"[A] provocative and insightful book. . . . [Through] rich history and engaging storytelling ... the book [is] weaving together a narrative that at once focuses on the core argument, while including a wide array of literature and concepts stretching back to the emergence of political economic thinking in the seventeenth and eighteenth centuries. The focus of this historical digging is to situate for the reader the overarching importance and value of growth, ... as well as Philipsen’s arguments against growth for growth’s sake ... to avoid catastrophic outcomes, such as environmental and social collapse. . . . The book stands on its own as a piece of economic history, but also serves as an important call for social change." - Alex Mitchell, Consumption Markets & Culture
KINDLE / HARDCOVER / PAPERBACK | 1992 | IBSN: 9780822312949 | 392 PP
On the night of November 9, 1989, an electrified world watched as the Berlin Wall came down. Communism was dead, the Cold War was over, and freedom was on the rise—or so it seemed. We Were the People tells the story behind this momentous event. In an extraordinary series of interviews, the key actors in the drama that transformed East Germany speak for themselves, describing what they did, what happened and why, and what it has meant to them. The result is a powerful firsthand account of a rare historical moment, one that reverberates far beyond the toppled wall that once divided Germany and the world.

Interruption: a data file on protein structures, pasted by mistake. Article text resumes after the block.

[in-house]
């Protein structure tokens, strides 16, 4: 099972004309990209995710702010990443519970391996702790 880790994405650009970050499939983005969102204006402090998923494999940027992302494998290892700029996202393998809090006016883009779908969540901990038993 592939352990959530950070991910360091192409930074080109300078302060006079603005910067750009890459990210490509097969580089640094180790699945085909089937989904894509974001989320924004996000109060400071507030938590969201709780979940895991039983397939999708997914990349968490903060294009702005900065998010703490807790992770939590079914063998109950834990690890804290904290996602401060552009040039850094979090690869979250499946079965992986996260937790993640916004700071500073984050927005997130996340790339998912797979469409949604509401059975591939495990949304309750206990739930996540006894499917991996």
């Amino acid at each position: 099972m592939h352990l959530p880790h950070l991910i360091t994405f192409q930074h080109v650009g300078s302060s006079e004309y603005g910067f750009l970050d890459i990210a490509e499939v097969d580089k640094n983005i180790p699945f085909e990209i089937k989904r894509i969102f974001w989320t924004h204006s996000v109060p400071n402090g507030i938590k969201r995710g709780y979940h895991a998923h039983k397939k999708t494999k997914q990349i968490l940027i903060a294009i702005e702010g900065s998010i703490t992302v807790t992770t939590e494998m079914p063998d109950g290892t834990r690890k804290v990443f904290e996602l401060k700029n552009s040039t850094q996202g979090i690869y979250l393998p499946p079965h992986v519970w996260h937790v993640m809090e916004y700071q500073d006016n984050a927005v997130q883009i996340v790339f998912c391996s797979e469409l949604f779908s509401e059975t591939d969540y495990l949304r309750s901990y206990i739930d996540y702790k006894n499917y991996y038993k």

The drama We Were the People recreates is remarkable for its richness and complexity. Here are citizens organizing despite threats of bloody crackdowns; party functionaries desperately trying to survive as time-honored political prerogatives crumble beneath their feet; an oppressed people discovering the possibilities of power and freedom, but also the sobering strangeness of new political realities. With their success, East Germans encountered the overpowering might of thie Western neighbor--and stand perplexed before the onslaught of real estate agents, glossy consumer ads, political professionalism--and the discovery that a lifetime of social experience has suddenly lost all usable context. They became, in the words of one participant, a people "without biography."
Over all the recent events and unlikely turns recounted here, one thing remains paramount: the sweep of the initial democratic conception that animated the East German revolution. We Were the People brings this movement to life in all its drama and detail, and vividly recovers a historic moment that altered forever the shape of modern Europe.